From: K Roy <safesci**At_Symbol_Here**SBCGLOBAL.NET>
To: DCHAS-L <DCHAS-L**At_Symbol_Here**MED.CORNELL.EDU>
Sent: Tue, Apr 15, 2014 11:25 am
Subject: Re: [DCHAS-L] Class sizes
Fire Codes: Laboratories under the NFPA Life Safety Codes and/or the International Fire Code have occupancy load limits. The load codes do not dictate the number of students that a lab can be built for but do prescribe the number of occupants allowed who can safely exit (get out alive!) the lab. The local fire marshal in most schools is the "authority of jurisdiction" over the school district in these matters - not the superintendent of schools! This is similar to auditorium, gyms, etc. under the jurisdiction of the fire marshal with signage posted. To maintain a safer working environment, the science laboratory must be analyzed on the basis of determining the design load for safer exiting capacity. If in doubt, have the "authority of jurisdiction" assist to determine the occupancy load design of the science laboratory.
Building Codes: The International Code Council or regional code associations like BOCA (prior to 2003) also sets occupancy loads for academic science labs. Teachers need to check with local building officials or building prints to determine the loads which science labs were designed to accommodate.
Professional Standards/Best Practice: Although quasi-legal - they are now considered at almost equal weight with legal standards in the courts. Science teachers need to go to NSTA.org and check out the position papers dealing with safety. Professionally - they recommend no more than 24 students providing the occupancy load can accommodate them. Remember the occupancy load depends on the size of the lab, number of exits, hazards and more relative to the fire and building codes. The NSTA position papers (2) which address occupancy loads include: Liability of Science Educators for Laboratory Safety http://www.nsta.org/about/positions/liability.aspx, and Safety and School Science Instruction http://www.nsta.org/about/positions/safety.aspx.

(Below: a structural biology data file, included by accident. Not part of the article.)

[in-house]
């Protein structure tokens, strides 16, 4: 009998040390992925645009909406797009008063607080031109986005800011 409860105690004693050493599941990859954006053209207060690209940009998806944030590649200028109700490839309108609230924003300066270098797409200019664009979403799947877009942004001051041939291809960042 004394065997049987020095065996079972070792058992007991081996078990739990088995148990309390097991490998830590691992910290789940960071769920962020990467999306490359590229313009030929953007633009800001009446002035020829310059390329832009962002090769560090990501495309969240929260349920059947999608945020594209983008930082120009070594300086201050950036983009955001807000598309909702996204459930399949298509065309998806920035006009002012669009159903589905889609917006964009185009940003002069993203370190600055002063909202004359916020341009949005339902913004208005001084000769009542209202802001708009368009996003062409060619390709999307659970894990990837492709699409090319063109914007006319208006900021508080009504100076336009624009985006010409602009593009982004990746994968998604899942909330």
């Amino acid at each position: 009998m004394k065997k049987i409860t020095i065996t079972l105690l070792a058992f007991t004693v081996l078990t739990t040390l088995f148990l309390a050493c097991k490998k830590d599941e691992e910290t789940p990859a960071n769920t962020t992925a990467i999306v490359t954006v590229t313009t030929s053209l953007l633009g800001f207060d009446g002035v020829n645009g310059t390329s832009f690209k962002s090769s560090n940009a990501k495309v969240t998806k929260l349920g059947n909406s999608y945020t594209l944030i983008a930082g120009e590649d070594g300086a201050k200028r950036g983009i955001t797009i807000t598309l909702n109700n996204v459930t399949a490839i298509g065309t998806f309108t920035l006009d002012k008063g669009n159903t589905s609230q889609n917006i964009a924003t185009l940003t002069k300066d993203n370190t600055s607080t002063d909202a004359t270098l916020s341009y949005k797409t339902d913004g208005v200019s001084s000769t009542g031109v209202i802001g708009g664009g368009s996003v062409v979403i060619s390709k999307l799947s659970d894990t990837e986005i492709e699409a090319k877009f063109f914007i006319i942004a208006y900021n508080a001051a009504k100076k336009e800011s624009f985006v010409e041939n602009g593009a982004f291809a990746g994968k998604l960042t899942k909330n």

"Duty of Care" Legal Requirement: As a professional, the science teacher also has what is known legally as "Duty or Standard of Care." The teacher must secure a safer instructional environment for students and other employees. Science teachers and school administrators have potential liability issues if certain types of experiments are conducted in a lab which they know are over the occupancy load. Until the occupancy load issue is addressed, the teacher must consider in earnest cutting back or eliminating any activity which could be unsafe for him/her selves and students until the instructional space meets the occupancy load - not surpassing it. Knowing the safety rules (including appropriate occupancy load factors) and blatantly disregarding them could be construed as reckless or willful misconduct. Normally for acts of simple or ordinary negligence, science teachers in most states and towns are covered under the sovereign immunity principal. However, if a science teacher's conduct is deemed willful or reckless, then the state or town may not be required to pay for the defense or the resulting money damages.
Sent: Tuesday, April 15, 2014 8:36 AM
Subject: Re: [DCHAS-L] Class sizes
Last year or so there was discussion about class sizes for chemistry lab classes. Are those sizes mandated by a regulatory agency or suggested by a non regulating organization. The specific problem I need to address is potential overcrowding in high school labs designed for 24 students. Current attitudes in education are financily driven not safety driven.
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